Portable mortgages mean you can transfer your existing mortgage to another mortgage product. However, you will have to re-apply with your current lender, even if your circumstances have changed. They do offer flexibility, but there is no guarantee your lender will allow you to port, such as if you are earning less than you were before.
- You will have built up more equity on your current home and should be able to access better mortgage rates
- You have to re-apply and there is no guarantee your lender will approve your application
- If you do port, you will be tied to the same lender and will have less choice of the rates on offer, meaning you could end up borrowing at a poorer rate of interest
Buy to let mortgages
Designed specifically for the rental market, buy to let mortgages are classed as business transactions where fees and rates are typically higher than normal mortgages. Minimum deposits for buy to let mortgages are usually 25% of a property’s value, while the maximum you can borrow is 85% LTV (loan to value).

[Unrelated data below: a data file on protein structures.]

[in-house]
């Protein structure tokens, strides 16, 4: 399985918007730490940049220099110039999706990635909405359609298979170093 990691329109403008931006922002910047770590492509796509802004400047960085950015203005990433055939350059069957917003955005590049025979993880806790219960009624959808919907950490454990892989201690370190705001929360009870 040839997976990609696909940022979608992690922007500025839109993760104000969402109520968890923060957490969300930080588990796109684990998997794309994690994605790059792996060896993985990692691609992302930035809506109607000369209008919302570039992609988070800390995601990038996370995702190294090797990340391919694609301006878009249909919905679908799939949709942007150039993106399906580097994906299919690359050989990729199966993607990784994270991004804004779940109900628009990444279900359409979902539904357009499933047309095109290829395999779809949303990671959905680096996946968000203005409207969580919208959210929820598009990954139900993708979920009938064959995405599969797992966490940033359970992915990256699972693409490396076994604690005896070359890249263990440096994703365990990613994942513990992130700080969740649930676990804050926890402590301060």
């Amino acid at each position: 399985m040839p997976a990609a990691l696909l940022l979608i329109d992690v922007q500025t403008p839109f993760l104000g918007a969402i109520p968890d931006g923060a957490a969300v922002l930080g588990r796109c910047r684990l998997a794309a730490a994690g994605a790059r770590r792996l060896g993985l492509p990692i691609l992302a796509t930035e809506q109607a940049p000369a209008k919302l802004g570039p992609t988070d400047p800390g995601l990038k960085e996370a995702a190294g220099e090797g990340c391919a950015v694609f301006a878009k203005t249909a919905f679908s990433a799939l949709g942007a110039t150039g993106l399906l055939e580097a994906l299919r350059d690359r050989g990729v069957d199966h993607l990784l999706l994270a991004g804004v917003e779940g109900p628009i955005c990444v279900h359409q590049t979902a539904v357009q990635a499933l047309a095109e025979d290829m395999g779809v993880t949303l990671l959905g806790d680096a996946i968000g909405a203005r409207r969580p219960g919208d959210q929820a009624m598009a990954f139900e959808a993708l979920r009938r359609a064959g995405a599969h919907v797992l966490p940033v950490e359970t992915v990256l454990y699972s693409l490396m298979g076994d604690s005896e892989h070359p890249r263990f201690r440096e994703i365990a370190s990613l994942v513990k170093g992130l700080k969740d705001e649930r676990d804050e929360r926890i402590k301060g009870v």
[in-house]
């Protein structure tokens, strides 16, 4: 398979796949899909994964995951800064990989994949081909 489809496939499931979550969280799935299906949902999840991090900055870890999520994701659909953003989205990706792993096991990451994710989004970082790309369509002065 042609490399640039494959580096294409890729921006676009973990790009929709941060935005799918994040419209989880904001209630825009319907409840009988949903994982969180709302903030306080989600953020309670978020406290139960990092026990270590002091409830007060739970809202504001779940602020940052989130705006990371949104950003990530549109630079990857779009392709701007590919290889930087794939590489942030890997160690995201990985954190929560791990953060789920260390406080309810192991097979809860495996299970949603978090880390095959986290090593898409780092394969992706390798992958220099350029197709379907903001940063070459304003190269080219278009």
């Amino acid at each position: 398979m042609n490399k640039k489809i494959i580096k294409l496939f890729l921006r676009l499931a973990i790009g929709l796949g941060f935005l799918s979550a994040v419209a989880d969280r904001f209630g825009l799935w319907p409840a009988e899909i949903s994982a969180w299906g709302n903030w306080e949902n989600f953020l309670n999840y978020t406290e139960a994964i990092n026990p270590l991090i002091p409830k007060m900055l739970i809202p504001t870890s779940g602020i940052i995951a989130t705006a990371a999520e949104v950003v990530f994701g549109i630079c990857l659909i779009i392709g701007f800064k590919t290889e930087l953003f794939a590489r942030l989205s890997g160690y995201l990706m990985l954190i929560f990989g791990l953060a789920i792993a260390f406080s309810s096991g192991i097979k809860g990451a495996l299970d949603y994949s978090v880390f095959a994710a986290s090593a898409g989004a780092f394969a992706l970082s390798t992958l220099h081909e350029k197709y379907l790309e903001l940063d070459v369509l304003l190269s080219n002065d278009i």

- You will see a tangible return on investment as buy to let properties are advertised in terms of rental yield
- Interest rates are much higher than normal mortgages
- You have to be under a certain age, usually below 70 t0 75 years old, for your mortgage application to be accepted by a lender
When you want to change the mortgage deal on a property you already own, you can remortgage, either by moving to a deal with a different lender or a deal with your current lender, deciding whether you want to replace your existing mortgage or borrow money against your property.
- You will be able to borrow at a lower interest rate
- You will be able to switch to a more suitable product and use your property’s equity for additional cash